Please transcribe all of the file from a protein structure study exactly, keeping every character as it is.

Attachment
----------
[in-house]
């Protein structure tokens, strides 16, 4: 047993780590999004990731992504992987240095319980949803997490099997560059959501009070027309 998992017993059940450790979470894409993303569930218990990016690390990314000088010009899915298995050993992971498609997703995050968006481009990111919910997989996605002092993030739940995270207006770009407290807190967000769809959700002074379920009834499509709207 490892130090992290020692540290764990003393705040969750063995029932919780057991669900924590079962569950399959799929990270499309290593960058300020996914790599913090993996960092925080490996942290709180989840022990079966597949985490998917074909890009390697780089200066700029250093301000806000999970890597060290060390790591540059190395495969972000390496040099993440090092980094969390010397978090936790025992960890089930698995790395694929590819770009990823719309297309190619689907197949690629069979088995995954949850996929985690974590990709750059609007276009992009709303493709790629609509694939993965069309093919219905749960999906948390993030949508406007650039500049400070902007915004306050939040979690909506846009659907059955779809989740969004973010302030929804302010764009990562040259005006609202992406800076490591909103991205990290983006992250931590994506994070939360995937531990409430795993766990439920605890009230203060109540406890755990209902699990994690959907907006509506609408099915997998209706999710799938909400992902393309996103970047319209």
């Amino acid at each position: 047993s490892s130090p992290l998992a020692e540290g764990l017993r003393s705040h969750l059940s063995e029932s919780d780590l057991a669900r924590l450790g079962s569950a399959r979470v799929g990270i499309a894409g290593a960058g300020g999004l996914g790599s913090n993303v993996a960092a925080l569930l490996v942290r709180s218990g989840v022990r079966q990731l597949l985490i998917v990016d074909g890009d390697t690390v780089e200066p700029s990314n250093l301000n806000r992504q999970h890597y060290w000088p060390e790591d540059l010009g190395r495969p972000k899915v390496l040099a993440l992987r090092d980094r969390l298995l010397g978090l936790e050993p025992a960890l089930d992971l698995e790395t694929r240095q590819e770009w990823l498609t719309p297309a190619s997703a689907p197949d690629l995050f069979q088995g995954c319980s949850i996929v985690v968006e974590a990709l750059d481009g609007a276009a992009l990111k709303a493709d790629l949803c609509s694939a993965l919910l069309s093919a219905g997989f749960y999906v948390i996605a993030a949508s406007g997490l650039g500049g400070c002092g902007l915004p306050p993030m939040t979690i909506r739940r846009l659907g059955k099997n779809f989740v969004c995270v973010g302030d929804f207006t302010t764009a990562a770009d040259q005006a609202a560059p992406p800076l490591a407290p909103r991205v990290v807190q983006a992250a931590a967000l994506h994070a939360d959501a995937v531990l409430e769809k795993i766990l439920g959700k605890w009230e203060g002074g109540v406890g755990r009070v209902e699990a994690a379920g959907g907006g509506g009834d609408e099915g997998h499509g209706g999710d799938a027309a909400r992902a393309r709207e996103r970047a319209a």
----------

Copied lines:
[in-house]
């Protein structure tokens, strides 16, 4: 047993780590999004990731992504992987240095319980949803997490099997560059959501009070027309 998992017993059940450790979470894409993303569930218990990016690390990314000088010009899915298995050993992971498609997703995050968006481009990111919910997989996605002092993030739940995270207006770009407290807190967000769809959700002074379920009834499509709207 490892130090992290020692540290764990003393705040969750063995029932919780057991669900924590079962569950399959799929990270499309290593960058300020996914790599913090993996960092925080490996942290709180989840022990079966597949985490998917074909890009390697780089200066700029250093301000806000999970890597060290060390790591540059190395495969972000390496040099993440090092980094969390010397978090936790025992960890089930698995790395694929590819770009990823719309297309190619689907197949690629069979088995995954949850996929985690974590990709750059609007276009992009709303493709790629609509694939993965069309093919219905749960999906948390993030949508406007650039500049400070902007915004306050939040979690909506846009659907059955779809989740969004973010302030929804302010764009990562040259005006609202992406800076490591909103991205990290983006992250931590994506994070939360995937531990409430795993766990439920605890009230203060109540406890755990209902699990994690959907907006509506609408099915997998209706999710799938909400992902393309996103970047319209």
């Amino acid at each position: 047993s490892s130090p992290l998992a020692e540290g764990l017993r003393s705040h969750l059940s063995e029932s919780d780590l057991a669900r924590l450790g079962s569950a399959r979470v799929g990270i499309a894409g290593a960058g300020g999004l996914g790599s913090n993303v993996a960092a925080l569930l490996v942290r709180s218990g989840v022990r079966q990731l597949l985490i998917v990016d074909g890009d390697t690390v780089e200066p700029s990314n250093l301000n806000r992504q999970h890597y060290w000088p060390e790591d540059l010009g190395r495969p972000k899915v390496l040099a993440l992987r090092d980094r969390l298995l010397g978090l936790e050993p025992a960890l089930d992971l698995e790395t694929r240095q590819e770009w990823l498609t719309p297309a190619s997703a689907p197949d690629l995050f069979q088995g995954c319980s949850i996929v985690v968006e974590a990709l750059d481009g609007a276009a992009l990111k709303a493709d790629l949803c609509s694939a993965l919910l069309s093919a219905g997989f749960y999906v948390i996605a993030a949508s406007g997490l650039g500049g400070c002092g902007l915004p306050p993030m939040t979690i909506r739940r846009l659907g059955k099997n779809f989740v969004c995270v973010g302030d929804f207006t302010t764009a990562a770009d040259q005006a609202a560059p992406p800076l490591a407290p909103r991205v990290v807190q983006a992250a931590a967000l994506h994070a939360d959501a995937v531990l409430e769809k795993i766990l439920g959700k605890w009230e203060g002074g109540v406890g755990r009070v209902e699990a994690a379920g959907g907006g509506g009834d609408e099915g997998h499509g209706g999710d799938a027309a909400r992902a393309r709207e996103r970047a319209a």